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3 Dec 2002 : Column 745Wcontinued
3 Dec 2002 : Column 746W
Mr. Hutton: Patient Advocacy and Liaison services and Patients Forums will be established in every PCT to enable patients and the public to contribute to the design, development and delivery of primary care services.
Ms Blears: The principles of palliative careholistic, patient-centred care apply across all conditions and in all settings. Increasingly palliative care is being seen as an integral part of care and we are committed to delivering our pledge in the NHS Cancer Plan to increase support for specialist palliative care by £50 million by 2004.
Ms Blears: My right hon. Friend, the Secretary of State for Health has made available an extra £10 million from central budgets for specialist palliative care for 20022003. This money has been allocated for primary care trusts (PCTs). It has been allocated to PCTs with clear instructions that it must be spent on specialist palliative care and that its use should be in line with local strategic plans and agreed by all relevant local partners.
To make sure this extra money is deployed appropriately, strategic health authorities have been asked to ensure joint National Health service and voluntary sector agreement to its use and to provide investment and out-turn reports showing how it has been spent.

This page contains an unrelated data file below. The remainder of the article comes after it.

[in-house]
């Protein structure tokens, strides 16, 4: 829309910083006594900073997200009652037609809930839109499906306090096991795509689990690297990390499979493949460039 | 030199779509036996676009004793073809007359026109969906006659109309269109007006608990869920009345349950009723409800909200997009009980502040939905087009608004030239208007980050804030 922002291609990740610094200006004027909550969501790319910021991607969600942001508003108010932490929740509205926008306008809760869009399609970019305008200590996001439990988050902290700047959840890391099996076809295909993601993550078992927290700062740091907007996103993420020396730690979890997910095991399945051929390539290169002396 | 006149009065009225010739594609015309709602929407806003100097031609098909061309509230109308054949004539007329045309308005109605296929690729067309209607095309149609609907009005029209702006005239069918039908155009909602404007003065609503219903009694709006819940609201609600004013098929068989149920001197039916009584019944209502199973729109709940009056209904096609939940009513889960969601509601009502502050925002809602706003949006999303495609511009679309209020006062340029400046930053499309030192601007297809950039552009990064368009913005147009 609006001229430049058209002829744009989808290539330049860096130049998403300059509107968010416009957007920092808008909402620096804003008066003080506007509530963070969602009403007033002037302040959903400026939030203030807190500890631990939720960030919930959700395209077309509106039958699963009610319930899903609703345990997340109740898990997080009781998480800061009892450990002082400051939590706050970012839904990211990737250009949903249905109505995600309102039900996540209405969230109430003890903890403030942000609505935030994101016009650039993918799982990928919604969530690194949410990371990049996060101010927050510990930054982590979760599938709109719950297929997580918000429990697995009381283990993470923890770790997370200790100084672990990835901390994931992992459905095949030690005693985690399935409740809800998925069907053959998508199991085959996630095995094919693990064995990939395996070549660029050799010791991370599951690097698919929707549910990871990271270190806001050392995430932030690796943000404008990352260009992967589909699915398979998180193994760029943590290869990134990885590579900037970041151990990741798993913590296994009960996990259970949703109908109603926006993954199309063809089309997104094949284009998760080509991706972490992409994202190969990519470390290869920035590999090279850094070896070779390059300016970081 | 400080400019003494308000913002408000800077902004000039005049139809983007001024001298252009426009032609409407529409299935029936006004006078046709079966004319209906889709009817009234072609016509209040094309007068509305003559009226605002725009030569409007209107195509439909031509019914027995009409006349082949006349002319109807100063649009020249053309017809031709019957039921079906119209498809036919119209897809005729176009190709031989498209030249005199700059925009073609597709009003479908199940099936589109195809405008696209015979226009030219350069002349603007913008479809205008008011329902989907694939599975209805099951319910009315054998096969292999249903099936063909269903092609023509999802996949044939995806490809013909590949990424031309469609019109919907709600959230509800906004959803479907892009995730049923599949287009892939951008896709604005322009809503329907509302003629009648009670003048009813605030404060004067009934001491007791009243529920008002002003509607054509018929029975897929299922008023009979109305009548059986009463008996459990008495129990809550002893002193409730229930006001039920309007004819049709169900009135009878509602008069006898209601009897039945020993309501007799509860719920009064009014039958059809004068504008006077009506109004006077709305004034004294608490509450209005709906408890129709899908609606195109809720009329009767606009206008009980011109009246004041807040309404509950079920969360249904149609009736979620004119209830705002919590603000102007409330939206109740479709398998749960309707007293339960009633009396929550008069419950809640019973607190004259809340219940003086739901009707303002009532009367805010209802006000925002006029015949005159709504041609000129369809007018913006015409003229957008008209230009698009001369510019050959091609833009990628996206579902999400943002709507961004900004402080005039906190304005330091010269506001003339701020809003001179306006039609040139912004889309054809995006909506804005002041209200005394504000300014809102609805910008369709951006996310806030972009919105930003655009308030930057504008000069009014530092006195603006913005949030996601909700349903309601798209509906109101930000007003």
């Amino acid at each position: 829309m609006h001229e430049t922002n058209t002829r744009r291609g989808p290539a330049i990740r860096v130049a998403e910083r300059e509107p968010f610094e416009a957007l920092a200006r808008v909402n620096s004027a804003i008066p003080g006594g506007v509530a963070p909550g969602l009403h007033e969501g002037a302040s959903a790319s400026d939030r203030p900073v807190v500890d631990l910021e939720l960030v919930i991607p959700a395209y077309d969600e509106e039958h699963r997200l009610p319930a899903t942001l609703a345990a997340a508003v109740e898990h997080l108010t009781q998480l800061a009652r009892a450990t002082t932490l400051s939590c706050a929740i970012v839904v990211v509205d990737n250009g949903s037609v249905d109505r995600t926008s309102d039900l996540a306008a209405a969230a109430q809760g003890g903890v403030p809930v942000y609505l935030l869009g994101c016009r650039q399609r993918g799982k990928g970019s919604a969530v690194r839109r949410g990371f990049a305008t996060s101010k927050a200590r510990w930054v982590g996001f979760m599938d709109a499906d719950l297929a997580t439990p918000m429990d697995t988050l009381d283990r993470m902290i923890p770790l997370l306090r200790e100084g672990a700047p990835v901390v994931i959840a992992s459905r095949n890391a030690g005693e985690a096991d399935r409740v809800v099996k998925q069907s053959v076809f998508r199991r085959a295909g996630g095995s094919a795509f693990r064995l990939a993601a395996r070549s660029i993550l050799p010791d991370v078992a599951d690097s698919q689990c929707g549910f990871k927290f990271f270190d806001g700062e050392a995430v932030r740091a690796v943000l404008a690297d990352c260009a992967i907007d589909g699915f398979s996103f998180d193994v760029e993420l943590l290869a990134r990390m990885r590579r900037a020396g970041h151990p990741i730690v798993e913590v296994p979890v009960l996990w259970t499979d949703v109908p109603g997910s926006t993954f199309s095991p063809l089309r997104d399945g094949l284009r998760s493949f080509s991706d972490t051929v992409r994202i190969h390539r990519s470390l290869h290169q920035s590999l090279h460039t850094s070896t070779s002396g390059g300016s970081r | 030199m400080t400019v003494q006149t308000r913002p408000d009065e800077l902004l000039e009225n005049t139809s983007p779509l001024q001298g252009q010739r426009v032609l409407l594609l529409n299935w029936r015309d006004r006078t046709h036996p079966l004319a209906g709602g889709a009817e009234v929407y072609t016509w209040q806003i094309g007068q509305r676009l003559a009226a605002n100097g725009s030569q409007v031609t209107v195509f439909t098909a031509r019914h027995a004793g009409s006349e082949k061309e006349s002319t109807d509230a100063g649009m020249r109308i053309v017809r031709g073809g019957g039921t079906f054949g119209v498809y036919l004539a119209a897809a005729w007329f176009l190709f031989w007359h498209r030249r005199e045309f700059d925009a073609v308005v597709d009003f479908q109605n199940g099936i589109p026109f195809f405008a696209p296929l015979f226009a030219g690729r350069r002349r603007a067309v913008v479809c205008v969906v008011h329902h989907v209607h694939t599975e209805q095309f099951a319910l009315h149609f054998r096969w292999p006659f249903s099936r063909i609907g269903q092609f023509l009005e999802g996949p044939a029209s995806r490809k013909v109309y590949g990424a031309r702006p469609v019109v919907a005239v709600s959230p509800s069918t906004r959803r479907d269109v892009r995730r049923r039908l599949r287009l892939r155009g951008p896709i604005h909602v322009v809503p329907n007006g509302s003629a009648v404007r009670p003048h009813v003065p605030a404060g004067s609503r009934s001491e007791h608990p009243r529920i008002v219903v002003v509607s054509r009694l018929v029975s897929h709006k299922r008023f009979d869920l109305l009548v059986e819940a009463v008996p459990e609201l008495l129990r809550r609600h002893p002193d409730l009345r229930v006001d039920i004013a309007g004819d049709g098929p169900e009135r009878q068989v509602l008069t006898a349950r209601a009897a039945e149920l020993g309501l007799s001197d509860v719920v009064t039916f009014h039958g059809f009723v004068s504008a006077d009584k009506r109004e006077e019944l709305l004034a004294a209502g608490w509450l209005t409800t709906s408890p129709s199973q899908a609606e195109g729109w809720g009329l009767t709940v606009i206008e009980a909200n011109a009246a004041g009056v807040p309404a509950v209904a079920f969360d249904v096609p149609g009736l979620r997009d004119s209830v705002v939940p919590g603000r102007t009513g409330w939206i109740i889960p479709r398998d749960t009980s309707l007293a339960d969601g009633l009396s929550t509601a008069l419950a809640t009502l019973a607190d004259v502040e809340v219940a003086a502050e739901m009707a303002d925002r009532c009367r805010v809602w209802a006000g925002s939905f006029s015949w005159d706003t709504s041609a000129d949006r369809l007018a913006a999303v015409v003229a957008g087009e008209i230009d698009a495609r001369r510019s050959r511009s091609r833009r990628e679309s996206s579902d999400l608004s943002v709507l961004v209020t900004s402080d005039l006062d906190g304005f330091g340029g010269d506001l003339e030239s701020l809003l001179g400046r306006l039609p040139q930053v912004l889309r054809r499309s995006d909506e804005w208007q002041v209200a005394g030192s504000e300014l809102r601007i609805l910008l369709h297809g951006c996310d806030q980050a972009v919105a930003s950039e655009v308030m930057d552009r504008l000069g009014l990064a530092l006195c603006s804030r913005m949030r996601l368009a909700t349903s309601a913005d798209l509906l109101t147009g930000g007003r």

Jacqui Smith: On 16 October the Secretary of State for Health announced that mental health services for children would receive an additional investment of £140 million over the next three years through grants to local authorities. Together with new national health service investment this will help deliver a comprehensive mental health service for children in every area by 2006.
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There are now 34 integrated exemplar sites operating across England and covering some 10 million people. These are testing out the model recommended by the Carson Report. Somesuch as those in Nottingham, Chesterfield and Folkestone are working exceptionally well. However, experience drawn from all the exemplars will inform future development.
25. Dr. Gibson: To ask the Secretary of State for Health what assessment he has made of the impact of the establishment of NICE on the variations in prescription practice between different areas. 
Mr. Lammy: The majority of the National Institute for Clinical Excellence guidance so far is focused on clinical activity by hospital specialists. We do not hold the detailed information required to make a comprehensive assessment in these cases. However, the Institute has commissioned a team from York university to undertake a study to describe and explain the extent and variation of guidance implementation. The study will make recommendations for implementation strategies and is expected to report shortly.
Mr. Lammy: In this session of Parliament the Government propose to legislate for far-reaching reform of national health service dental services which will enable Primary Care Trusts to address local oral health needs and will give primary care dentists the opportunity to focus on prevention and health promotion as well as treatment.